While the U.S. has been lucky that the shoe bomber, underwear bomber and other attempts have failed to bring down a plane, there is a clear threat to aviation security.  The procedures are the best that experts can come up with at this moment.  No doubt less invasive, and more effective, machines are on the drawing board.

Another argument is that the scanners and pat downs can’t stop every conceivable threat.  True, but the new procedures increase the chances of a successful inspection for dangerous materials.  They take more time, they see more, and they make it more difficult to plan and carry out an attack.  That is enough to justify their use, even if something slips through.

The people in aviation security, from front line screeners to administration decision makers, deserve credit for doing a difficult job where a single mistake can cost many lives and the enemy actively tries to exploit errors and weaknesses.

Marc Seltzer is also a contributor to SupremePodcast.com, a weekly U.S. Supreme Court case review podcast.

Protesting Homosexuality at Funerals

By Marc Seltzer; originally published at care2.com on October 18, 2010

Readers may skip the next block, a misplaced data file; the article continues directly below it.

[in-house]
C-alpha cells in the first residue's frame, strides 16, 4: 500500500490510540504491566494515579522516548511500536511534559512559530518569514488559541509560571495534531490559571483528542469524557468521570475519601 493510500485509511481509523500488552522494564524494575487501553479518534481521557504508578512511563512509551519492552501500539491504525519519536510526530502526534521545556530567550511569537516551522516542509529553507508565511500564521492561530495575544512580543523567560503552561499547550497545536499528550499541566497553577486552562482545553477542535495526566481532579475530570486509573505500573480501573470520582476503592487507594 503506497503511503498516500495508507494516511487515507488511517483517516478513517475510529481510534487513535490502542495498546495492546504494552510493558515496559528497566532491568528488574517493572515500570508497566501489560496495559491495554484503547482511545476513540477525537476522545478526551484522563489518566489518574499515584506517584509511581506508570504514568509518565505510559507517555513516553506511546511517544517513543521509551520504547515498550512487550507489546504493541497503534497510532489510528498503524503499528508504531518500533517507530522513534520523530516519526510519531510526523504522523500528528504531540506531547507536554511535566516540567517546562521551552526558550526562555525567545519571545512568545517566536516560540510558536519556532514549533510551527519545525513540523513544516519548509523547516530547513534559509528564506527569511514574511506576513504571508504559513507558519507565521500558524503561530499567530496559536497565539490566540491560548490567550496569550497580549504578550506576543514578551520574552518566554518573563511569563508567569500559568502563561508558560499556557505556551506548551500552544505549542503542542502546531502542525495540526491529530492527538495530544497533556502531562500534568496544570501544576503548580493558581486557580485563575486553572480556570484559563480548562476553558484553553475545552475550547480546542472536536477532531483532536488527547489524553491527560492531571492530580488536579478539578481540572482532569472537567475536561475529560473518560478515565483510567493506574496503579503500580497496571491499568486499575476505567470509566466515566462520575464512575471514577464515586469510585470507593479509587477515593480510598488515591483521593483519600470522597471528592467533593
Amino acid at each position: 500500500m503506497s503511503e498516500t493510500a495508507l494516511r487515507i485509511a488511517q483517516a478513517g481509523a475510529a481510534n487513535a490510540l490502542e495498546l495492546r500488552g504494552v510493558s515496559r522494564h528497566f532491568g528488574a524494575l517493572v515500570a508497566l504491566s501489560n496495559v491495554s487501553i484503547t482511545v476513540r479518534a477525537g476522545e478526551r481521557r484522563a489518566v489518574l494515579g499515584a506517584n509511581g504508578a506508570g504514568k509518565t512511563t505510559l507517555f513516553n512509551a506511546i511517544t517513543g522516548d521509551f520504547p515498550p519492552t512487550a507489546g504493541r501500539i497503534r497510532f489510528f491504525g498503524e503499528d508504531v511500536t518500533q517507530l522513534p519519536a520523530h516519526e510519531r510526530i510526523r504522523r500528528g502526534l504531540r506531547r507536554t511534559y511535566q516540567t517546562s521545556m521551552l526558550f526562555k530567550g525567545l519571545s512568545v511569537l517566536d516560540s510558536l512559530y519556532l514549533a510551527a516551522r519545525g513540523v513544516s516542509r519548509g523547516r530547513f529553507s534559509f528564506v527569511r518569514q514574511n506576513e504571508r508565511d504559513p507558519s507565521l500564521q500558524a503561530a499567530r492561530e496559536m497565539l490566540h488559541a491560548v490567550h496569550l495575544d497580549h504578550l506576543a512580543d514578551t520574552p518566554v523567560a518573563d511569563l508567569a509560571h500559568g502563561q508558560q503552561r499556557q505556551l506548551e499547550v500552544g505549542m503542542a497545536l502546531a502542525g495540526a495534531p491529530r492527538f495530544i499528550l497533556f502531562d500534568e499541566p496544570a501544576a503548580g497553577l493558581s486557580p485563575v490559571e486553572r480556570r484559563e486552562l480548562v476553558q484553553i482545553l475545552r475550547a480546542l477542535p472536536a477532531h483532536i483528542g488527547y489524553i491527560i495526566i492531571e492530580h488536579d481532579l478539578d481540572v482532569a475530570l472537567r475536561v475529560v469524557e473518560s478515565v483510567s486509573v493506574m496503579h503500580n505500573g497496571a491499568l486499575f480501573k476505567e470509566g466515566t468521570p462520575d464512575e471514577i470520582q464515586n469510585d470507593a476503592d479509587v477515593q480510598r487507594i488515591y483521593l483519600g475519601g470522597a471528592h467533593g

. . . .
Last week the U.S. Supreme Court heard oral argument in the case of a Baptist Minister who claimed that his first amendment right to free speech entitled him to protest at the funerals of U.S. military service men and women. The case follows roughly in line with those that have accorded the greatest possible freedom to Americans who make public political statements — in this case, “God Hates You,” and “Thank God for Dead Soldiers” — however offensive.

However, unlike past cases that evidence a strong bias towards free expression in the public forum — for example, Neo Nazi marchers in Chicago, demonstrating in the streets, or the pornography of Larry Flint, published in print — the anti-homosexuality protests of the Westboro Baptist congregation disrupt private sacred rituals.

Not just in the United States, but in cultures far and wide, reaching back as far as archaeological evidence exits to document, burial rites have been among the most profound of human traditions.

Would barring protests at funerals really undermine our First Amendment freedom?

Is there a slippery slope worry? Stop someone from protesting at a funeral today, and tomorrow they will be blocked from picketing in front of a factory or speaking on the steps of city hall?